Sarah Palin caused an uproar a couple days ago by conducting an interview in front of a farmer slaughtering turkeys. I didn’t follow much of it, but my main reaction to it was more on the side of “Really? That was the best place for an interview” aas opposed to “those poor turkeys”. Though it lead me to this article by Patrick Martins, director of Slow Food USA. (Speaking of Slow Food…)

When you sit down to your Thanksgiving meal on Thursday, waiting for the main attraction to be brought in on a platter, take a moment to think about where it came from and how it found its way to your table.

So where’s my turkey coming from? I wasn’t sure my mom would know, but she did. Plainville Farms. I looked through the website and didn’t find much of anything except they have a ton of USDA labels about how they treat their animals. So I feel a little better that at least I know. So where’s your turkey from?

I had meant to post Michael Pollan’s latest (now 5 weeks old) NY Times effort –
An Open Letter to the Next Farmer in Chief – and this is as good a post to do it in. We’re in full food round up mode now, folks. It was neat how Pollan responded to readers’ comments in a different section, that’s a good move on the NY Times’ part.

And here’s an interview with Pollan from The American Conservative where he talks about the idea of food security being something the Right and the Left can work together on. Interesting parts:

You see it in other traditions, too: the Mayans also had grain reserves. Now the amount of grain we have worldwide is a six- or eight-day supply. If there were a major shock to the system, people would go hungry quickly. It was one of the reforms of the Nixon administration to get rid of the grain reserve under enormous pressure from agribusiness and big grain traders who wanted more control over the market and wanted to be able to speculate on grain prices.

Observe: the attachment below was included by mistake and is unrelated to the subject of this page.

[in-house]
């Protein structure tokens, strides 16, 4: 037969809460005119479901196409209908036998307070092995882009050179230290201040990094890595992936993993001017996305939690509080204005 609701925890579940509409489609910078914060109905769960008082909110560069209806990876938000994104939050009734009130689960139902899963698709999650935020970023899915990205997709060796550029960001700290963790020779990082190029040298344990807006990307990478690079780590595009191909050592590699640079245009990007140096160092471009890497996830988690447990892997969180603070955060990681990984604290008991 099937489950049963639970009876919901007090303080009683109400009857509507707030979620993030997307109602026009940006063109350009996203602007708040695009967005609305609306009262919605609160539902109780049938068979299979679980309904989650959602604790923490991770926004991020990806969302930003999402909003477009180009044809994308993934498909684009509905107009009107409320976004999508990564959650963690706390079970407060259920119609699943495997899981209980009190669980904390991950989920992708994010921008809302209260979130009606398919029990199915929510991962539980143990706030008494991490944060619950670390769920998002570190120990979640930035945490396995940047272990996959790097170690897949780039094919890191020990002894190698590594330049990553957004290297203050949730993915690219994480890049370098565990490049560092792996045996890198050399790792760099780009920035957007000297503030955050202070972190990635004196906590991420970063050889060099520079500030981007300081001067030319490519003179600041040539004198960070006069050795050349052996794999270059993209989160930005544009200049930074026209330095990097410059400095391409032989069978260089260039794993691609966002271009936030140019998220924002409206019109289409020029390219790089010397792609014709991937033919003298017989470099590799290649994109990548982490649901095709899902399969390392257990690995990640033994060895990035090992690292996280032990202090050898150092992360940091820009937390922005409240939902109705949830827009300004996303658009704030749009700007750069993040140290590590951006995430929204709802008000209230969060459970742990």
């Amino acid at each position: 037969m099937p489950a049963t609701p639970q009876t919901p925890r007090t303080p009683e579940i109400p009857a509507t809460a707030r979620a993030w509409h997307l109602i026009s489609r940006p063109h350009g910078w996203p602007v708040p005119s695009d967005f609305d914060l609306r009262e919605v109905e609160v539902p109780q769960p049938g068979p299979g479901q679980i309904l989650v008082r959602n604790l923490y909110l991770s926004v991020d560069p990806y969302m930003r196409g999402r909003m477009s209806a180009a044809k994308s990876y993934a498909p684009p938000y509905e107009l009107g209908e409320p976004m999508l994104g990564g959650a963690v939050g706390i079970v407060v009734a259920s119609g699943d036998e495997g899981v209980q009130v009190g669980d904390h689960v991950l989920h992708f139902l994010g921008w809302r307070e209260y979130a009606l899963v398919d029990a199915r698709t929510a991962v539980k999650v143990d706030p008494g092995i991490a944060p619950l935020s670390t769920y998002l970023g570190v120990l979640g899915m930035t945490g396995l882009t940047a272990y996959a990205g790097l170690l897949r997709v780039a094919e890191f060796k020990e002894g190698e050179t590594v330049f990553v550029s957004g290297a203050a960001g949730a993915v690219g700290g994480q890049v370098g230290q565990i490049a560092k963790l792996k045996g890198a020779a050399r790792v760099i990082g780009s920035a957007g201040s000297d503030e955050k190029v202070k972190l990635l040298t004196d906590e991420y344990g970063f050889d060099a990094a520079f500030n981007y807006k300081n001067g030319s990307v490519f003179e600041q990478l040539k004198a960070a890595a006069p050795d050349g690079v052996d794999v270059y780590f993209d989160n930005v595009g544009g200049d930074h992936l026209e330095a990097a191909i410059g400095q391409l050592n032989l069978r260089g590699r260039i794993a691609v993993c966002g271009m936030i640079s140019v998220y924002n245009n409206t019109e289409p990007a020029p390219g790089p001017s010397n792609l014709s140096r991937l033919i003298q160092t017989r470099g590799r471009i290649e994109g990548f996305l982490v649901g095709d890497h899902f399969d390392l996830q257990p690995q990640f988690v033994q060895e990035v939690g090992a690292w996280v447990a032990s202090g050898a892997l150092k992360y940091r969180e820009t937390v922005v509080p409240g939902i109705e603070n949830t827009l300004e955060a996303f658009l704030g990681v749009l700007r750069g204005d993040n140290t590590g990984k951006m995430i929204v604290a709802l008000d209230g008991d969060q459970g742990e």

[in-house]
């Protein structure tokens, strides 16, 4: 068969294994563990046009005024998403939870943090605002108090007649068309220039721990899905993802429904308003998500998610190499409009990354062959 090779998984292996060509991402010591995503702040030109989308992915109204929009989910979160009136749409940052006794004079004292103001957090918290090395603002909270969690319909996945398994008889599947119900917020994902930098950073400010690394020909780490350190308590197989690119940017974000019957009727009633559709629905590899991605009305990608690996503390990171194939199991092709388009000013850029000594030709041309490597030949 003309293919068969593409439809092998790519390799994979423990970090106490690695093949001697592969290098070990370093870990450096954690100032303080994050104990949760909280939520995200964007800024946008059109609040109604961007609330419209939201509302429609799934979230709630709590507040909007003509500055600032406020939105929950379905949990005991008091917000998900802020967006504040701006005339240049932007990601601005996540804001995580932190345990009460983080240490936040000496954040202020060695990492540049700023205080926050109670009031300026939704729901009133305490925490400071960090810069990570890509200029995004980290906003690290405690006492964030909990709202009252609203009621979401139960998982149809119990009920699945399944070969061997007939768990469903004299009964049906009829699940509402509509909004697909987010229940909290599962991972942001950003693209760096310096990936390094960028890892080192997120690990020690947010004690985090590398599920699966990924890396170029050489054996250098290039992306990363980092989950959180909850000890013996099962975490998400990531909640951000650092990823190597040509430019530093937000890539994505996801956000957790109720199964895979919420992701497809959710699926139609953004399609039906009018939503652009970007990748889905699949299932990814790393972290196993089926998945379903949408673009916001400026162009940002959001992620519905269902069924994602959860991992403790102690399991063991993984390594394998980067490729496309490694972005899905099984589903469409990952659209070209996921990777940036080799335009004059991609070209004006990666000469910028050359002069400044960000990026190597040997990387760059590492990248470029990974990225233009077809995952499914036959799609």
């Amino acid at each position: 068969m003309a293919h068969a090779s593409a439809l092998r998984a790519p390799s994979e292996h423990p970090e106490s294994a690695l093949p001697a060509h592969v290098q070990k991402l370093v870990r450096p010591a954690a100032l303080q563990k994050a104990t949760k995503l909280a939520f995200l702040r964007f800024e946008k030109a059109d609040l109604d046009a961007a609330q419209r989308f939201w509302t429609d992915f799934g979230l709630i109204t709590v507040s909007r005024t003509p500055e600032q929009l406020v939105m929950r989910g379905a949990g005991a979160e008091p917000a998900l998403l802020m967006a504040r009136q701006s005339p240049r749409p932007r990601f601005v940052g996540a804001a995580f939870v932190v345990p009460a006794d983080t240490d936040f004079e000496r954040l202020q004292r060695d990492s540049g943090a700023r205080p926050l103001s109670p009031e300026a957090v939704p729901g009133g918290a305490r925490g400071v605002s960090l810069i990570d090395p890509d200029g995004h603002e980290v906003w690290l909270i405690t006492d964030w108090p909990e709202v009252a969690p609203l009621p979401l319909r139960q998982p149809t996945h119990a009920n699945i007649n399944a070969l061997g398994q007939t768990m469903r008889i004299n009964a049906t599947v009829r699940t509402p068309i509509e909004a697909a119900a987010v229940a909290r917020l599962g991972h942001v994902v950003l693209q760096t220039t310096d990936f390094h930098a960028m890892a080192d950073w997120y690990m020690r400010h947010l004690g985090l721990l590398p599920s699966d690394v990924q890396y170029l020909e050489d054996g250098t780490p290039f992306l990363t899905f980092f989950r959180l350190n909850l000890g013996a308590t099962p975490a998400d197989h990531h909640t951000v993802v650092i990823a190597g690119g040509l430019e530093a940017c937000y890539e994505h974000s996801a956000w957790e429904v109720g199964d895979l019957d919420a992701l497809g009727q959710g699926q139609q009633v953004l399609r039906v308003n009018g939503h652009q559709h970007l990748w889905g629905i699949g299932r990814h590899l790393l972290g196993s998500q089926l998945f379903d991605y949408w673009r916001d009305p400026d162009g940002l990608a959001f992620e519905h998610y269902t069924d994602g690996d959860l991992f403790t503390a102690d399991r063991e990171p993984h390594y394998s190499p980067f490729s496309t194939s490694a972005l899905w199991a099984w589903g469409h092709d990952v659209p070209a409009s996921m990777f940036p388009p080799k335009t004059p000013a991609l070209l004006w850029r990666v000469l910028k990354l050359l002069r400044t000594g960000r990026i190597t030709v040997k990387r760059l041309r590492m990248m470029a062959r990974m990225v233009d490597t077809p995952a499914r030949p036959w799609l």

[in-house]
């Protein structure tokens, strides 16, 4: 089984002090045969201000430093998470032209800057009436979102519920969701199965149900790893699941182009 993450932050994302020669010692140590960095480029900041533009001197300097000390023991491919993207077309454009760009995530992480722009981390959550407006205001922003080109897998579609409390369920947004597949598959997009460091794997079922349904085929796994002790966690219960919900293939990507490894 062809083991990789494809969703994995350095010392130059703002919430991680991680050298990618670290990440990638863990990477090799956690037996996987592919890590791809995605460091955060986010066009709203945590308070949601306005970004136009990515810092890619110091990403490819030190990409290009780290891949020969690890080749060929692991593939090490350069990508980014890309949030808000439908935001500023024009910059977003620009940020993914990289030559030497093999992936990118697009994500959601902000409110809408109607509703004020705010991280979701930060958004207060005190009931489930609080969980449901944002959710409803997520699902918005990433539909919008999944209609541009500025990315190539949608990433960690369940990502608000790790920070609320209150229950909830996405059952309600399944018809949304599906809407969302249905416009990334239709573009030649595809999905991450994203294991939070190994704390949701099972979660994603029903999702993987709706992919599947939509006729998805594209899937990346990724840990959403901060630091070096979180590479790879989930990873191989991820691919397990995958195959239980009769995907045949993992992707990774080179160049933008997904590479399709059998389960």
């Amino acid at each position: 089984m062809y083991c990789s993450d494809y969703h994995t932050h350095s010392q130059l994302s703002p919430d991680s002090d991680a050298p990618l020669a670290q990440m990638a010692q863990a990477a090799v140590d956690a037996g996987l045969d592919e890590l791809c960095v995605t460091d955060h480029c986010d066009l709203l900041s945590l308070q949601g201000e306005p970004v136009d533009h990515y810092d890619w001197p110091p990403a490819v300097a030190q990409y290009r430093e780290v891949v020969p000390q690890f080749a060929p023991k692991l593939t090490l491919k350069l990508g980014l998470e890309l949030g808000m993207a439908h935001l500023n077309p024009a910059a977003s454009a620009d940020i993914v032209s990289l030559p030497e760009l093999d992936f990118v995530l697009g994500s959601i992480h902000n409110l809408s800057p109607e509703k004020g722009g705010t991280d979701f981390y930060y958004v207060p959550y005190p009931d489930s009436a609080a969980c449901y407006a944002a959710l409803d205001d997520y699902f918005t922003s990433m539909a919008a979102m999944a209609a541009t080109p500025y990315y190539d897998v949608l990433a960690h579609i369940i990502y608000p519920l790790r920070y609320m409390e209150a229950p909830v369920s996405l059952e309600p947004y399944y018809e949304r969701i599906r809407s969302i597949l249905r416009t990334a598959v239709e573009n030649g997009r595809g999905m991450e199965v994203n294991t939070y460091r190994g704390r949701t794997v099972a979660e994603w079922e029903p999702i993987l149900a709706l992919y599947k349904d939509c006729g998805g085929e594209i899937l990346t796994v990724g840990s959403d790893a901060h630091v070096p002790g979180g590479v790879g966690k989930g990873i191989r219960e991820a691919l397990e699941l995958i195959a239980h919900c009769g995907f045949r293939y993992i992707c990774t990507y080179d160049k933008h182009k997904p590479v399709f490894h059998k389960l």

and

“Arugula,” we should remember, is a marketing term invented by somebody who thought that this very common green, known by farmers all over the Midwest for many years as “rocket,” needed to be tuned up and given new appeal. It’s a complete marketing creation, and it’s completely ruined a very healthy green—at least from a political point of view.

Here’s the NY Times late to the chocolate covered bacon (bacolate) party we covered last year here and here.

Shopsin’s from April 2002:

What does happen occasionally is that Kenny gets an idea for a dish and writes on the specials board— yes, there is a specials board—something like Indomalekian Sunrise Stew. (Kenny and his oldest son, Charlie, invented the country of Indomalekia along with its culinary traditions.) A couple of weeks later, someone finally orders Indomalekian Sunrise Stew and Kenny can’t remember what he had in mind when he thought it up. Fortunately, the customer doesn’t know, either, so Kenny just invents it again on the spot.

Here’s a 2004 article from Eric Schlosser, author of Fast Food Nation, on Bush’s USDA. There’s too much in here to quote, so just read the whole thing.

And of course I would be remiss for not posting the interview that started the post off. An, no, THE epic definition of political blindness, unless of course the GOP base rallies around stuff like this.

Do You Know Where Your Turkey Comes From? – The Food Link Round Up

Round Up of a Weird Weekend

I’ve been sick, so maybe this only amuses me, and if so, well, sorry. But this weekend, I came across news that spam was up, spam was down, spam was lucrative (enough), and divine intervention as evidenced by a seemingly unironic collocation of sentences from the AP.

Alaska Gov. Sarah Palin said Wednesday she would consider serving in the Senate if God gave her the opportunity and Alaskans wanted her to take the job. The state’s senior senator, Republican Ted Stevens, fell behind as the count resumed in his re-election bid.

Round Up of a Weird Weekend